Like my brother ASimpleSinner and many others have stated, I truly recognize that the future (indeed, perhaps the very survival!) of not only my own sui iuris Church but also many of our other Eastern/Oriental Churches depends upon a healthy infiltration of “new blood” to our ranks, and I certainly welcome them! As an “old fogey,” however, I do humbly confess to dearly missing and longing for many of the things of the past - for example, to be able to once again celebrate a Divine Liturgy entirely in Old Church Slavonic would truly be “heaven on earth” to this ol’ Rusyn! :wink:

It’s not forbidden as an occasional use.

And this Novii Rusyn wouldn’t mind, either, an occasional DL in OCS…

Good and diverse posts so far.

I’m in the Latin Rite, but if I ever did cross over to the Eastern side I’d join the Maronite Church. :slight_smile:

ac claire,

The Maronites have a beautiful liturgy and spirituality. This is my favorite Maronite clip on Youtube.

God bless!

Rony

Raised protestant, chrismated in the Byzantine Ruthenian Catholic Church (SS Cyril and Methodius in Cary, NC) on April 2006.

Al - that is a true Greek Catholic pedigree. Unfortunately when my descendants on the Austro-Hungarian Empire side came into this country via Indiana as farmers about the same time, there were not already organized groups of Greek Catholics in their area and they eventually all became Latin. So I suppose I am a revert. I have been “officially” Greek Catholic (according to the date of the rescript from the Pro-Nuncio with his seal) for nearly 20 years now, unofficially longer.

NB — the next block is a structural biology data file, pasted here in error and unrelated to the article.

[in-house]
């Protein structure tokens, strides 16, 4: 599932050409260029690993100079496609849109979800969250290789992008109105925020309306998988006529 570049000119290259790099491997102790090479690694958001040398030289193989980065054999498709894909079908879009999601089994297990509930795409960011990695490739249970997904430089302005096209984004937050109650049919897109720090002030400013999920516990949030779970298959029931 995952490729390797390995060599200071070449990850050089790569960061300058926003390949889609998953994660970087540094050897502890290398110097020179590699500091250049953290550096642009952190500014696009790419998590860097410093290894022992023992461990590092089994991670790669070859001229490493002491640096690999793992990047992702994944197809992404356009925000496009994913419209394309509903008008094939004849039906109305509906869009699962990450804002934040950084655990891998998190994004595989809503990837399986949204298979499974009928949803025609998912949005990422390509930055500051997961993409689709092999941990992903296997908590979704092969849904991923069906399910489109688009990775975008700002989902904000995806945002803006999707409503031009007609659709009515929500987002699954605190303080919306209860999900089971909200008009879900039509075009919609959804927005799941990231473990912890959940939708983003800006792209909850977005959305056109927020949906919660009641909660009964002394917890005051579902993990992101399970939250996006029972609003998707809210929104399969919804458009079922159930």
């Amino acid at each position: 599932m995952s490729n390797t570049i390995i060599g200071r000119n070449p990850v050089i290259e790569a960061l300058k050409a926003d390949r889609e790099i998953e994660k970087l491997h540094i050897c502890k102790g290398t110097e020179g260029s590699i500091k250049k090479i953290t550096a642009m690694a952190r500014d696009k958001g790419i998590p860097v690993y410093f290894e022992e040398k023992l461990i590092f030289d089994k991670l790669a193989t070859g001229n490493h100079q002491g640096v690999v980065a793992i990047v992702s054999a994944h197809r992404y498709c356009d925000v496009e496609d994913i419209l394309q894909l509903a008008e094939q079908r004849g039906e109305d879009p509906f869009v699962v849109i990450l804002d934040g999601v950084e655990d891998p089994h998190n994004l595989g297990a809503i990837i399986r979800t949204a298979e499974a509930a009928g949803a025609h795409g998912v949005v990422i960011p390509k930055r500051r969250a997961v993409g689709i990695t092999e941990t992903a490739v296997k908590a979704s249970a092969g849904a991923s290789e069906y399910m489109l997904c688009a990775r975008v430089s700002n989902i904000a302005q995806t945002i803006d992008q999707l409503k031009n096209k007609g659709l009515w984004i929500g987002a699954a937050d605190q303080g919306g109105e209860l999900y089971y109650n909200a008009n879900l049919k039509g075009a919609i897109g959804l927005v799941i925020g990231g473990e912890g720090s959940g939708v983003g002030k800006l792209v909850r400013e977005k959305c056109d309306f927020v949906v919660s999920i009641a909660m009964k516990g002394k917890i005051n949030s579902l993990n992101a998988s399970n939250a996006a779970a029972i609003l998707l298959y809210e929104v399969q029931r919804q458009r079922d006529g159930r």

St. Michael in Shenandoah is still there, a UGCC parish of the Archepachy of Philadelphia, and one can still go to Divine Liturgy where it all started, albeit in a newer edifice. You can even still hear Slavonic sung there. Everlasting memory to Fr. Ivan Voliansky, the first Greek Catholic priest in the US and his wife. I hope a formal monument is erected at some time, either in Ukraine at his homesite in Halychyna or over here somewhere.